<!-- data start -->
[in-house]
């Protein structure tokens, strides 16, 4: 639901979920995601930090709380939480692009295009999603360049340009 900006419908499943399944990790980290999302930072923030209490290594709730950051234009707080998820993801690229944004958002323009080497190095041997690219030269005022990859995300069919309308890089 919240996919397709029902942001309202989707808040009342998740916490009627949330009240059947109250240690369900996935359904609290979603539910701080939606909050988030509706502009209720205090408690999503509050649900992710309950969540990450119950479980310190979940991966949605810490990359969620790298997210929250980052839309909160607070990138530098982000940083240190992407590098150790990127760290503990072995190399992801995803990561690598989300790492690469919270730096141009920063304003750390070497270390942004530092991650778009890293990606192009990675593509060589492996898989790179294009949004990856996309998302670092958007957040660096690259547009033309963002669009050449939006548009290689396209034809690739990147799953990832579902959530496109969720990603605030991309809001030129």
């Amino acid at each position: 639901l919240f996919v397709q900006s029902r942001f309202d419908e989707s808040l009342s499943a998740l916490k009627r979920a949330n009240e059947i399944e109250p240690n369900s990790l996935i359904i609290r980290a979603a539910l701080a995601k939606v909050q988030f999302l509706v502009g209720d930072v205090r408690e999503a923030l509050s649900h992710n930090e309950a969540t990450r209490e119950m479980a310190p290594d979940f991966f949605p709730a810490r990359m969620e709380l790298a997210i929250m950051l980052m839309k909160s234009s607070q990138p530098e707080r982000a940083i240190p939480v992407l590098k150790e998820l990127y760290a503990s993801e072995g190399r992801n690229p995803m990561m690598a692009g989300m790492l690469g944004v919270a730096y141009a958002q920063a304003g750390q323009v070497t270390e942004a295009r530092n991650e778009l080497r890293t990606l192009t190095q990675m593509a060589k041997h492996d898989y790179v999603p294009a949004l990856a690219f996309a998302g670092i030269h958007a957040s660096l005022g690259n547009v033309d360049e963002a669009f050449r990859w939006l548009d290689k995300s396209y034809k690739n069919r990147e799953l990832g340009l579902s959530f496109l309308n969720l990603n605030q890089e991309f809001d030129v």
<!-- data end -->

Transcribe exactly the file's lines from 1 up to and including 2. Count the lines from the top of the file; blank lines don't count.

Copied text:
[in-house]
């Protein structure tokens, strides 16, 4: 639901979920995601930090709380939480692009295009999603360049340009 900006419908499943399944990790980290999302930072923030209490290594709730950051234009707080998820993801690229944004958002323009080497190095041997690219030269005022990859995300069919309308890089 919240996919397709029902942001309202989707808040009342998740916490009627949330009240059947109250240690369900996935359904609290979603539910701080939606909050988030509706502009209720205090408690999503509050649900992710309950969540990450119950479980310190979940991966949605810490990359969620790298997210929250980052839309909160607070990138530098982000940083240190992407590098150790990127760290503990072995190399992801995803990561690598989300790492690469919270730096141009920063304003750390070497270390942004530092991650778009890293990606192009990675593509060589492996898989790179294009949004990856996309998302670092958007957040660096690259547009033309963002669009050449939006548009290689396209034809690739990147799953990832579902959530496109969720990603605030991309809001030129």